Hubbard had asked Osmond to order more LSD and introduced the drug through his foundation based in Menlo Park, California to a number of famous personalities. Osmond and Hoffer served on the foundation’s board of directors; whose mission it was to further LSD therapy.
It is also said that at this time, Hubbard traveled to Sandoz Laboratories in Basel and purchased over 10,000 doses of LSD and brought it back to the United States. We will come to what happened to these doses, in a bit!
Hubbard was said to be a close friend of Bill Wilson, who founded Alchoholics Anonymous. He is said to have informed Bill about the studies that Osmond and Hoffer had conducted in alcohol addiction. Hubbard invested heavily in Osmond and Hoffer and wanted to help them open psychedelic clinics. He saw himself as a “psychedelic researcher” and sought to develop clinics to train other psychiatrists in LSD therapy for treating alcoholism and psychological trauma. They, through Hubbard’s foundation in Menlo Park, provided the drug to a number of psychiatrists who in turn provided it to their celebrity patients in California.
Are you ready for the list?
The list included Cary Grant, Jack Nicholson, Stanley Kubrick, Myron Stolaroff. So Hubbard is politely and colloquially referred to as “the Johnny Appleseed of LSD”. WHile you might recognize the other names, Myron Stolaroff was an executive of Ampex Corporation, an early Silicon valley company. From here, LSD is said to have become the creative tool and was entrenched as the mind-opening method employed by many in Silicon valley including, Steve Jobs.
It wasnt just these. Remember, Aldous Huxley, the poet and writer, the brother of Andrew Huxley – the Nobel prize winner. Aldous was introduced to Osmond via Hubbard and here is a recount from Aldous Huxley’s wife – Laura Archera Huxley.
<“I only met him once. It was very amusing. He came for lunch. Very, a very busy man. And he came with some apparatus, the apparatus was to give himself some CO2, I think. And after lunch, he took his dosage of co2. And then he was happy and then he left. That the only time I met him, very exuberant type. Aldous would be fascinated by a person like that. Oh, Yes>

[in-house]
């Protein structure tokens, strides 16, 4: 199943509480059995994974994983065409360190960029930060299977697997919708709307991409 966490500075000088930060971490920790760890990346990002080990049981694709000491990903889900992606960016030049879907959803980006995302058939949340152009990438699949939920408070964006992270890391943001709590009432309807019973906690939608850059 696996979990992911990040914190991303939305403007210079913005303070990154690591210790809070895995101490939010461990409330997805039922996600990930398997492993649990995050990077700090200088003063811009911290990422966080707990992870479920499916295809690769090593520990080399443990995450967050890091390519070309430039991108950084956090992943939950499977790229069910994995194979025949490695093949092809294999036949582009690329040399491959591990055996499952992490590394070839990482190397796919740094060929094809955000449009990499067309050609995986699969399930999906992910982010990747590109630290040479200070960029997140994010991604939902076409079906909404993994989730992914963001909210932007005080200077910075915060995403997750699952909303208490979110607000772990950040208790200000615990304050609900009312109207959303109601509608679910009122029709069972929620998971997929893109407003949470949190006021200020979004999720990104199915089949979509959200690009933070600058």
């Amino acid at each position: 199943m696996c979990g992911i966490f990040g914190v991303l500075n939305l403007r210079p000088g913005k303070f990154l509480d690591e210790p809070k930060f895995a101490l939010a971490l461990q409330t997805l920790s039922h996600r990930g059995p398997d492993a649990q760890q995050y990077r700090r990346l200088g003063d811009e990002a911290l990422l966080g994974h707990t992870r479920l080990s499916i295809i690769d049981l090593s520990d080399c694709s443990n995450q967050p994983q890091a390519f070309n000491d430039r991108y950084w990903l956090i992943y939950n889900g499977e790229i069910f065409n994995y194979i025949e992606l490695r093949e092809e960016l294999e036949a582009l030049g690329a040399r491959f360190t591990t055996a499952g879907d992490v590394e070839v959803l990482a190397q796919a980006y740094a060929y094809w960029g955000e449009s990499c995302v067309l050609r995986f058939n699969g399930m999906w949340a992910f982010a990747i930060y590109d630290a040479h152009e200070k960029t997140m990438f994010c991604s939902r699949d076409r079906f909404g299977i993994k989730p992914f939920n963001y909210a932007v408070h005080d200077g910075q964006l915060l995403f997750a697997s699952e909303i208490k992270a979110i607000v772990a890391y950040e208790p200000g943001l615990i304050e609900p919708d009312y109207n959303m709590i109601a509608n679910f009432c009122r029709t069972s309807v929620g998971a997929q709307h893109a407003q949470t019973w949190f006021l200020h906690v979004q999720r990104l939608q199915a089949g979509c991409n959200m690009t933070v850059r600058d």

DOES IT MAKE SENSE? IT WAS ALL ONE BIG WEB OF LIKE MINDED INFLUENCERS EVEN BEFORE THE WORLD HAD FACEBOOK, YOUTUBE AND INSTAGRAM. THEIR STAR POWER WAS USED TO INFLUENCE SOME WHO IN TURN INFLUENCED OTHERS, BUT NONE HAD THE SCIENTIFIC CREDIBILITY AND THE TRANSFER OF KNOWLEDGE IS ALL SUBJECTIVE
Johnny Appleseed of LSD had successfully converted the state of California and knowingly or unknowingly, a few knowledgeable psychiatrists had a role in that. In 1959, the drug LSD came off-patent and therefore could be more readily made. LSD became a street drug and it wasn’t until 1967 when Lyndon Johnson signed the Drug control act that made LSD a schedule I substance that LSD started going underground. But why was LSD made a schedule I susbtance? Was it the war in Vietnam at the same time, that had spurred use of marijuana and LSD among soldiers? Or was it the use of LSD by members of the 1960’s counter culture that led to anti-war demonstrations? Or was there something more sinister that involved the clandestine operations and spies?
Well, the story just gets deeper and darker!
<END of EPISODE 3>
You have been listening to PsychedeRx. PsychedeRx is a SKRAPS Original podcast produced and narrated by Arun Sridhar and JoJo Platt.
SKRAPS is a volunteer run organization created by Arun Sridhar and JoJo Platt to disseminate factful stories of science, scientists and innovators as a service to the world.
Select research for this podcast series was performed by Sharena Rice. The producers thank Clara Burtenshaw for her invaluable input. Multimedia services were provided by Dr. Romeo Racz. The scripts were written and edited by Arun Sridhar and JoJo Platt. Financial support to cover the production costs was from Cybin, Inc and a kind donor, BB.
Recordings were done at Caprino Studios in the UK and Slightly Red Studio in San Francisco. Swaminathan Thiru Gnana Sambandham performed the mixing and mastering. All recordings including interviews are properties of the producers and should not be reproduced without permission. The show notes, transcripts and useful links pertaining to the episode are located at the podcast website – www.PsychedeRx.com.